Israel's diverse culture stems from the diversity of its population: Jews from diaspora communities around the world have brought their cultural and religious traditions back with them, creating a melting pot of Jewish customs and beliefs. Israel is the only country in the world where life revolves around the Hebrew calendar. Work and school holidays are determined by the Jewish holidays, and the official day of rest is Saturday, the Jewish Sabbath. Israel's substantial Arab minority has also left its imprint on Israeli culture in such spheres as architecture, music, and cuisine.
Israeli literature is primarily poetry and prose written in Hebrew, as part of the renaissance of Hebrew as a spoken language since the mid-19th century, although a small body of literature is published in other languages, such as English. By law, two copies of all printed matter published in Israel must be deposited in the National Library of Israel at the Hebrew University of Jerusalem. In 2001, the law was amended to include audio and video recordings, and other non-print media. In 2016, 89 percent of the 7,300 books transferred to the library were in Hebrew. The Hebrew Book Week is held each June and features book fairs, public readings, and appearances by Israeli authors around the country. During the week, Israel's top literary award, the Sapir Prize, is presented.
In 1966, Shmuel Yosef Agnon shared the Nobel Prize in Literature with German Jewish author Nelly Sachs. Leading Israeli poets have been Yehuda Amichai, Nathan Alterman, Leah Goldberg, and Rachel Bluwstein. Internationally famous contemporary Israeli novelists include Amos Oz, Etgar Keret and David Grossman. The Israeli-Arab satirist Sayed Kashua (who writes in Hebrew) is also internationally known. Israel has also been the home of two leading Palestinian poets and writers: Emile Habibi, whose novel The Secret Life of Saeed: The Pessoptimist, and other writings, won him the Israel prize for Arabic literature; and Mahmoud Darwish, considered by many to be "the Palestinian national poet." Darwish was born and raised in northern Israel, but lived his adult life abroad after joining the Palestine Liberation Organization.
Music and dance
Israeli music contains musical influences from all over the world; Mizrahi and Sephardic music, Hasidic melodies, Greek music, jazz, and pop rock are all part of the music scene. Among Israel's world-renowned orchestras is the Israel Philharmonic Orchestra, which has been in operation for over seventy years and today performs more than two hundred concerts each year. Itzhak Perlman, Pinchas Zukerman and Ofra Haza are among the internationally acclaimed musicians born in Israel. Israel has participated in the Eurovision Song Contest nearly every year since 1973, winning the competition four times and hosting it twice. Eilat has hosted its own international music festival, the Red Sea Jazz Festival, every summer since 1987. Israel is home to many Palestinian musicians, including an oud group Le Trio Joubran and singer Amal Murkus. The Jerusalem Academy of Music and Dance has an advanced degree program in Arabic music, headed by oud virtuoso Taiseer Elias.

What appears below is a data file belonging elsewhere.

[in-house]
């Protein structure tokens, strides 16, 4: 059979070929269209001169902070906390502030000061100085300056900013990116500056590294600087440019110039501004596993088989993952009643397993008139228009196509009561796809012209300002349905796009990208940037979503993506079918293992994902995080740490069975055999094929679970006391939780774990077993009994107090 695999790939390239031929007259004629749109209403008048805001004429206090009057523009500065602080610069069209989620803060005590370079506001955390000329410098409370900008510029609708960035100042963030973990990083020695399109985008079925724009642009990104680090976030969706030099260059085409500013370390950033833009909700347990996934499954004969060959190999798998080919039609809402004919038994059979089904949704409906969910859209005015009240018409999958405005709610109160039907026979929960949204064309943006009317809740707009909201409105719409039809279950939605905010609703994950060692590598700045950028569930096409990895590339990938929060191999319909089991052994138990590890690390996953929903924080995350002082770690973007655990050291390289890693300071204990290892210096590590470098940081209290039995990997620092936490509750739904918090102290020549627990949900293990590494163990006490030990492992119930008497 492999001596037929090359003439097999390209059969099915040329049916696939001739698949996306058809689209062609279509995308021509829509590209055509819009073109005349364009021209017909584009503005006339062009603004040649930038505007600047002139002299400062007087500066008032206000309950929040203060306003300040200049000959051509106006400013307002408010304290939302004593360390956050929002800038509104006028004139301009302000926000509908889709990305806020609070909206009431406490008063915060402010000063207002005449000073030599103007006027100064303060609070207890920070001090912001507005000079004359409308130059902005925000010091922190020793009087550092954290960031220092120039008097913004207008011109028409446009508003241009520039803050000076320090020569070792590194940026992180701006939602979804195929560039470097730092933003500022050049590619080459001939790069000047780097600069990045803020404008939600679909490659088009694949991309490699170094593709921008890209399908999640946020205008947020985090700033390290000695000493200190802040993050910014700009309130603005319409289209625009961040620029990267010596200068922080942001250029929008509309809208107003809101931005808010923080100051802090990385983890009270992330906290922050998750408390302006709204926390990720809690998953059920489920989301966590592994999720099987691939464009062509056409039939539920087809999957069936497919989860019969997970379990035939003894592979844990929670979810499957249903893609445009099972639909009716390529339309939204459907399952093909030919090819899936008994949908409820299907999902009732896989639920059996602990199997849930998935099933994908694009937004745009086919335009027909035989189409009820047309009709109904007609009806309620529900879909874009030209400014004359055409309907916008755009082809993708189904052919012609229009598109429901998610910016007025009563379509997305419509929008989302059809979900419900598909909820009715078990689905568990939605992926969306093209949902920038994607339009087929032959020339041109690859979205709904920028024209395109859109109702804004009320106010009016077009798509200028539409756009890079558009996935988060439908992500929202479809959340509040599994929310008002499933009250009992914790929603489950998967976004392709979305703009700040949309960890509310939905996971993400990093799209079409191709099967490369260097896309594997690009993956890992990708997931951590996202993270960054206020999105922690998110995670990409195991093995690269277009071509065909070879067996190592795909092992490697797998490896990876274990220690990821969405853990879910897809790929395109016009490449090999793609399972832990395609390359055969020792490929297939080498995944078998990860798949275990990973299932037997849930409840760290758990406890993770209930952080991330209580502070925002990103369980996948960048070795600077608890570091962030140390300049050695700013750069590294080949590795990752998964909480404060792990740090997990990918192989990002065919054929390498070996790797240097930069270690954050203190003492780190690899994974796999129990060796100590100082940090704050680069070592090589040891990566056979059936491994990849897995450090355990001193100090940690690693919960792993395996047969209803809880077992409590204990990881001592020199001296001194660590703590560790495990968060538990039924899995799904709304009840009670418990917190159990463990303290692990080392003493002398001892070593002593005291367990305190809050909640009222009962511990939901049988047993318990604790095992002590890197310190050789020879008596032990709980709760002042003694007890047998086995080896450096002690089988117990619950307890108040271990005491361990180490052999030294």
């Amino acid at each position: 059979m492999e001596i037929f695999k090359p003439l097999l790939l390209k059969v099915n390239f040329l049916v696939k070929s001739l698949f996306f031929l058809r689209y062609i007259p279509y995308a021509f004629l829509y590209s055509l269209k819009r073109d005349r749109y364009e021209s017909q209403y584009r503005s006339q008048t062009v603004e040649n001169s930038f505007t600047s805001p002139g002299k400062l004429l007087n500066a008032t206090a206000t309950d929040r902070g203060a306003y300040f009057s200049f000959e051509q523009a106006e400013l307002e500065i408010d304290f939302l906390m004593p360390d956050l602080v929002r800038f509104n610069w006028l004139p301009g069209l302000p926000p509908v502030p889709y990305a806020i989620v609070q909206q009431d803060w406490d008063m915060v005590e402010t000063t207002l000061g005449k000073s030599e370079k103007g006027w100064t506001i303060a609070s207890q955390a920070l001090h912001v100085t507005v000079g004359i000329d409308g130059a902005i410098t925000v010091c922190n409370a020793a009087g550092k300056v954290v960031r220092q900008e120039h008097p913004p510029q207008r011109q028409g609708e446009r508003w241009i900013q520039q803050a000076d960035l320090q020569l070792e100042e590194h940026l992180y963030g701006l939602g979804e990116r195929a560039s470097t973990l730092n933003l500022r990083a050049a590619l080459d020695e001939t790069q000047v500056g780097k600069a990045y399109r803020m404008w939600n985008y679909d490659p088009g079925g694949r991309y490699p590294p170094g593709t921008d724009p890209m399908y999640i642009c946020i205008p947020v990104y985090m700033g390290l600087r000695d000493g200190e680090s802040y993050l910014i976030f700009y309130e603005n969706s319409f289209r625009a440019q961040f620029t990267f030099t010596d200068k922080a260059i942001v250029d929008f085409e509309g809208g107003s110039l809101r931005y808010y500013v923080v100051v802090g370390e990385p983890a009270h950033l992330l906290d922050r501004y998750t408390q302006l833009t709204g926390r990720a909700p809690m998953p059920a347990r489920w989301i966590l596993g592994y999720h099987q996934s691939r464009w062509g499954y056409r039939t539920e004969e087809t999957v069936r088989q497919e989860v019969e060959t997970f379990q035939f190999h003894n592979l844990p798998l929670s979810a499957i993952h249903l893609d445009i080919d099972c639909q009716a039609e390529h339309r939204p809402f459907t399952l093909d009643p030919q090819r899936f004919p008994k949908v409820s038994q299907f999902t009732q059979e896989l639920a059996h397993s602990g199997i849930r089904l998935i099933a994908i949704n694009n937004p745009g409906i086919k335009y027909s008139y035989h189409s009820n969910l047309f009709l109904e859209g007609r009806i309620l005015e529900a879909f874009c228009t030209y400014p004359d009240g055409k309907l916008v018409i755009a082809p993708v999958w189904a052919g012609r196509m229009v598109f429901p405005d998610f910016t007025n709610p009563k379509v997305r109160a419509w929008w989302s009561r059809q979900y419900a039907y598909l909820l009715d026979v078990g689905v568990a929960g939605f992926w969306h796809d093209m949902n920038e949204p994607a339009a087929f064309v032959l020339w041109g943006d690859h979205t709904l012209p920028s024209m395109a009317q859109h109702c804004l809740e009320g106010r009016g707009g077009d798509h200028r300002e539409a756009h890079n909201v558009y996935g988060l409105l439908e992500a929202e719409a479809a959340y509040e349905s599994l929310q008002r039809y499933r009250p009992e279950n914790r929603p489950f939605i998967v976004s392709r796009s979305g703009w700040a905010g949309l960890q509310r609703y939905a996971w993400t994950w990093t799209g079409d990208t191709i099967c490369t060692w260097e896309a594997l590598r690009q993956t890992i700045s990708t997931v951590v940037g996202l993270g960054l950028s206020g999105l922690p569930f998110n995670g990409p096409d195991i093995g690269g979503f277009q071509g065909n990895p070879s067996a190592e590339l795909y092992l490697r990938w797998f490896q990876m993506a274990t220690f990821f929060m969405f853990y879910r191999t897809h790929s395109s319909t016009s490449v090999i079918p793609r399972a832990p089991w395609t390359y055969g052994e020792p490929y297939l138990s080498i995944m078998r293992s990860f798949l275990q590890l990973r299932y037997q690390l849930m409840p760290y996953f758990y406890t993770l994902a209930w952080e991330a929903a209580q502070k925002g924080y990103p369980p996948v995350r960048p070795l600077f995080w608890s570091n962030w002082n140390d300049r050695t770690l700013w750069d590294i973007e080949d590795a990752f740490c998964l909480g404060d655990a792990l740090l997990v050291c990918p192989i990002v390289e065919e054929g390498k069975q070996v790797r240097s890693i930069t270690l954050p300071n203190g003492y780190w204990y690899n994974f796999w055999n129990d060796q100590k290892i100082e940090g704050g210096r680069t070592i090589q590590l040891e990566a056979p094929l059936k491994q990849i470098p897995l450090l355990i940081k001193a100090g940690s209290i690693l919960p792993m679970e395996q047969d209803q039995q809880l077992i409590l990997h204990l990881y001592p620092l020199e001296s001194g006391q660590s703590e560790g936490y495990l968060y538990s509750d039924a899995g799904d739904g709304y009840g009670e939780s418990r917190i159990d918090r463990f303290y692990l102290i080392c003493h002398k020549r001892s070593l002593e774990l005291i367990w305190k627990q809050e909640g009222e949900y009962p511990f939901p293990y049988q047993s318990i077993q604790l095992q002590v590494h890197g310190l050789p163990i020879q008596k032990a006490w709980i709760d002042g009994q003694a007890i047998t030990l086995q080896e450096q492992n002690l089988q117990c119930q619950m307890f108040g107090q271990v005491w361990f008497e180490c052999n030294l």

The nation's canonical folk songs, known as "Songs of the Land of Israel," deal with the experiences of the pioneers in building the Jewish homeland. The Hora circle dance introduced by early Jewish settlers was originally popular in the kibbutzim and outlying communities. It became a symbol of the Zionist reconstruction and of the ability to experience joy amidst austerity. It now plays a significant role in modern Israeli folk dancing and is regularly performed at weddings and other celebrations, and in group dances throughout Israel. Modern dance in Israel is a flourishing field, and several Israeli choreographers such as Ohad Naharin and Barak Marshall and many others, are considered to be among the most versatile and original international creators working today. Famous Israeli companies include the Batsheva Dance Company and the Kibbutz Contemporary Dance Company.
Cinema and theatre
Ten Israeli films have been final nominees for Best Foreign Language Film at the Academy Awards since the establishment of Israel. The 2009 movie Ajami was the third consecutive nomination of an Israeli film. Palestinian Israeli filmmakers have made a number of films dealing with the Arab-Israel conflict and the status of Palestinians within Israel, such as Mohammed Bakri's 2002 film Jenin, Jenin and The Syrian Bride.
Continuing the strong theatrical traditions of the Yiddish theatre in Eastern Europe, Israel maintains a vibrant theatre scene. Founded in 1918, Habima Theatre in Tel Aviv is Israel's oldest repertory theater company and national theater.
The 2017 Freedom of the Press annual report by Freedom House ranked Israel as the Middle East and North Africa's most free country, and 64th globally. In the 2017 Press Freedom Index by Reporters Without Borders, Israel (including "Israel extraterritorial" since 2013 ranking) was placed 91st of 180 countries, first in the Middle East and North Africa region.